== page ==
Two separate articles in today's Los Angeles Times tell us that Democrats have no chance to pick up any House seats currently occupied by Republicans. This is certainly not the kind of news that Democrats want to hear, particularly those taking on the poster children for the Republican culture of corruption.
According to the Times, Richard Simon
, ethics issues and corruption just aren't playing with the electorate.
Ethics scandals cast a shadow over the last session of Congress, and the "culture of corruption" under the Republican majority was expected to be a major Democratic theme in the midterm campaign.
But it hasn't turned out that way.
Rep. John T. Doolittle, a California Republican, has called disgraced lobbyist Jack Abramoff a friend.
Doolittle used Abramoff's skybox at a Washington sports arena for fundraising and has refused to return political donations from Abramoff. Now the congressman is the target of attack ads. One features an argument over whether Doolittle is "corrupt or ineffective."
Even so, Doolittle is favored to win re-election.
Rep. Jerry Lewis, a California Republican and chairman of the House Appropriations Committee who is under investigation over ties to lobbyists, faces such a little-known, underfunded opponent that he hasn't even hired a campaign manager or opened a campaign office.
Rep. Richard W. Pombo, a California Republican under attack for his conduct as well as for his record on the environment, is favored to win because of his Republican-leaning district and ability to raise campaign funds as House Resources Committee chairman.
Democrats were dealt another blow when they tried to make ethics a major theme in the race to replace imprisoned former Rep. Randy "Duke" Cunningham, a California Republican who pleaded guilty to corruption charges last year.
Republican Brian Bilbray won that seat despite Democrats' efforts to highlight his work as a lobbyist.
In his column in the Times today, Jonathan Chait, compares the upcoming mid-term election to World War I (WWII having already been co-opted by the Republicans for their "war on terror").
Despite being called a "world" war, the vast majority of fighting from 1914-1918 took place in a relatively limited space. The same is true of the 2006 elections. Collectively, they are a national election, but for most Americans, the fight will take place "over there."
The battle for control of the Senate will take place mostly within five states where Republicans, who hold a five-seat advantage, look vulnerable: Montana, Ohio, Pennsylvania, Rhode Island and Missouri.
In the House, the terrain is even more concentrated than in the Senate. Democrats need to pick up just 15 seats out of 435 to win control. That may sound easy, but no more than a few dozen seats — less than a tenth of the total — appear remotely competitive. There are two reasons that more than nine-tenths of the House is out of play. One is that Republicans increasingly live near other Republicans and Democrats increasingly live among other Democrats, which reduces the number of districts with a close enough partisan balance to field a competitive election. The second is that members of both parties have drawn up districts in order to cement their incumbents in place. Gerrymandering is an ancient art, but the technology used to create districts has grown so sophisticated that both parties — but especially Republicans — have learned to use it with less shame and more sophistication.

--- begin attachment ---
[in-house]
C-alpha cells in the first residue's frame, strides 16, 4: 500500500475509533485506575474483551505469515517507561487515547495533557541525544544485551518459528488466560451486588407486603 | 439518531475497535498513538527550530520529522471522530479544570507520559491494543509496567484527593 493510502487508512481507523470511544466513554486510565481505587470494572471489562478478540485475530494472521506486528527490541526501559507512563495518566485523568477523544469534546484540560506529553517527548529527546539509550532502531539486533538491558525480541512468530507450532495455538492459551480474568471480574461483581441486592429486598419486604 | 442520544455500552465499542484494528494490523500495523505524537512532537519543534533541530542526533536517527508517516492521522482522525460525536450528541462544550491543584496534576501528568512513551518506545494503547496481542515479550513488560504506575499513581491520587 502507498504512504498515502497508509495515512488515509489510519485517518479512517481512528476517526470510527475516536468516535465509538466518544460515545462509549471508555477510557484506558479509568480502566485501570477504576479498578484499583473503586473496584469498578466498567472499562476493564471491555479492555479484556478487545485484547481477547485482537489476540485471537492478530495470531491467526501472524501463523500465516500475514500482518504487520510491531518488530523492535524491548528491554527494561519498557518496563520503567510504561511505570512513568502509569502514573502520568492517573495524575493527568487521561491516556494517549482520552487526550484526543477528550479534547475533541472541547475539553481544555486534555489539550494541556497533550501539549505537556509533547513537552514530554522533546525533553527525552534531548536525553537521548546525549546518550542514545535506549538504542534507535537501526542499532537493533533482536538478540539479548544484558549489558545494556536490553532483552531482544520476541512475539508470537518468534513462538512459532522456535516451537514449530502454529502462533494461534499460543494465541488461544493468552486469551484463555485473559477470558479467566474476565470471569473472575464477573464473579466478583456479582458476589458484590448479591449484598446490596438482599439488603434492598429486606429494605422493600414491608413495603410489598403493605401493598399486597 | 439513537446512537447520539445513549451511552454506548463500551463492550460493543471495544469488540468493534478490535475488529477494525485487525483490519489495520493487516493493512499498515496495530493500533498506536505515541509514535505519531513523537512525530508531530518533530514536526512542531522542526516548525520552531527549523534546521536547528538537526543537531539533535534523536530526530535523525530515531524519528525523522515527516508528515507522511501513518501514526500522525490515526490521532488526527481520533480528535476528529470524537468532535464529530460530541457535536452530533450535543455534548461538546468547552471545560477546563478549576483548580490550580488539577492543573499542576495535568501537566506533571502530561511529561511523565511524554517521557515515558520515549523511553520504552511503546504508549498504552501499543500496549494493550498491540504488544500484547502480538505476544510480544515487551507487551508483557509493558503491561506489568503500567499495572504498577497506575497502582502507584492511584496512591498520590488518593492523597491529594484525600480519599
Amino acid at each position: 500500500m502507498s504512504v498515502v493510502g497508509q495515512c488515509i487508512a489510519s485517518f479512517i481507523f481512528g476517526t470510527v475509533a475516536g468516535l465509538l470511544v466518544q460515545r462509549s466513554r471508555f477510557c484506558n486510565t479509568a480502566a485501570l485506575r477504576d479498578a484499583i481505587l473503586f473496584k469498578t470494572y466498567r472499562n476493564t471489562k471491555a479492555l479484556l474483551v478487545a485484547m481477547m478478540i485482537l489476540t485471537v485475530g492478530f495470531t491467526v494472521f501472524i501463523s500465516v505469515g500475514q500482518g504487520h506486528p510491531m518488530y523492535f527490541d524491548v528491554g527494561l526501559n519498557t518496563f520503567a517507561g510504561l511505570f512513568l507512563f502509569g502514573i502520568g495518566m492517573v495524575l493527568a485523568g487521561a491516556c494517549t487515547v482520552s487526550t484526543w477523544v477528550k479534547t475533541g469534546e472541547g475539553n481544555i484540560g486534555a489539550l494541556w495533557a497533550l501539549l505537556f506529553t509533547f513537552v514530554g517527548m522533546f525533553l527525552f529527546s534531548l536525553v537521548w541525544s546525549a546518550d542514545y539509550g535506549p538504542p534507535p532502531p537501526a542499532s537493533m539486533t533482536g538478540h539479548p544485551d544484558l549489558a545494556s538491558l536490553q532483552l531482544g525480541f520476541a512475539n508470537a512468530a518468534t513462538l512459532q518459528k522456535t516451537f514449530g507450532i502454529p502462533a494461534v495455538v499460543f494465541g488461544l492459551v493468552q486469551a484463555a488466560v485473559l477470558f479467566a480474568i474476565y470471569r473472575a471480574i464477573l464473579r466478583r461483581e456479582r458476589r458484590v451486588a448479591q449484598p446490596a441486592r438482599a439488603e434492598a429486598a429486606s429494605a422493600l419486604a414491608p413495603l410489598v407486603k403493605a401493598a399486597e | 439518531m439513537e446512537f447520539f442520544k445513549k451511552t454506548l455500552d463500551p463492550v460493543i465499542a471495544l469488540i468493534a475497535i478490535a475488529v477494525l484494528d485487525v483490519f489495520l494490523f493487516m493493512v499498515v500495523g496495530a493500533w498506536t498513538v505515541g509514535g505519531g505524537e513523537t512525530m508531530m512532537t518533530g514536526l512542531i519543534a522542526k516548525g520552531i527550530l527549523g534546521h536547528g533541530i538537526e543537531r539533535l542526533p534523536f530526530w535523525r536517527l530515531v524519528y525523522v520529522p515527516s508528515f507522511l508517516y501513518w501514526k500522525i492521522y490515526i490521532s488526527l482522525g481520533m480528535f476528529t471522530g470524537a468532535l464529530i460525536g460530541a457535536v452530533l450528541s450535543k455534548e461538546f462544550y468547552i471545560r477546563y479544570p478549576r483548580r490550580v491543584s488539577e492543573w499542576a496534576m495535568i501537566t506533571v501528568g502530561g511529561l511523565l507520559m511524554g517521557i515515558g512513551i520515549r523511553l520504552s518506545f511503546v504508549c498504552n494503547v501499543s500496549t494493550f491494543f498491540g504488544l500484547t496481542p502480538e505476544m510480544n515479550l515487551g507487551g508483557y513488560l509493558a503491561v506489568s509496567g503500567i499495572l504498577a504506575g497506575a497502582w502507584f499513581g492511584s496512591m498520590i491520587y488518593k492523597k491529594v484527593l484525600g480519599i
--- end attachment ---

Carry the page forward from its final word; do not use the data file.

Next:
California Democrats and Republicans are especially notorious practitioners, having drawn a map that safeguards the state's House incumbents from virtually all challenges. As a result, none of the expected competitive races lie within the Golden State.
Although, Chait goes on to express his hope that Democrats retake Congress, his pessimism regarding California's congressional races mirrors that of Simon. Both Chait and Simon point to the disfunctional leadership of the Democrats as part of the party's national problem in retaking any part of the government from one of the most unpopular presidents in American history.
As was the case in World War I, the limited terrain has spurred a strategic quarrel about widening the war. During the Great War, generals on both sides, but especially the Allies, debated whether to concentrate their resources in France, where the heaviest fighting took place, or to open fronts elsewhere, such as Turkey or Mesopotamia. Democrats are having the same debate today. Howard Dean, chairman of the Democratic National Committee, is committing resources in all 50 states, with the long-term goal of making his party viable everywhere. This strategy has drawn bitter criticism from Rep. Rahm Emanuel of Illinois and Charles E. Schumer of New York — the Democrats in charge of directing their party's electoral campaign — who insist that the 50-state goal has diverted resources from battleground states where control of Congress will be won. Simon:
Both parties agree that a strong get-out-the-vote effort would play a key role in who wins. That poses a potential problem for Democrats. Infighting at the top -- between Emmanuel and Howard Dean, chairman of the Democratic National Committee -- over voter-turnout tactics has become a public battle.
Unsatisfied with Dean's strategy of spreading money in all 50 states, Emmanuel has decided to implement and pay for a separate turnout operation for House seats. Their philosophical differences have them not speaking to one another, and Dean on the defensive.
So with the survival of American Constitutional government on the line, the leaders of the Democratic Party aren't speaking to each other. God help us.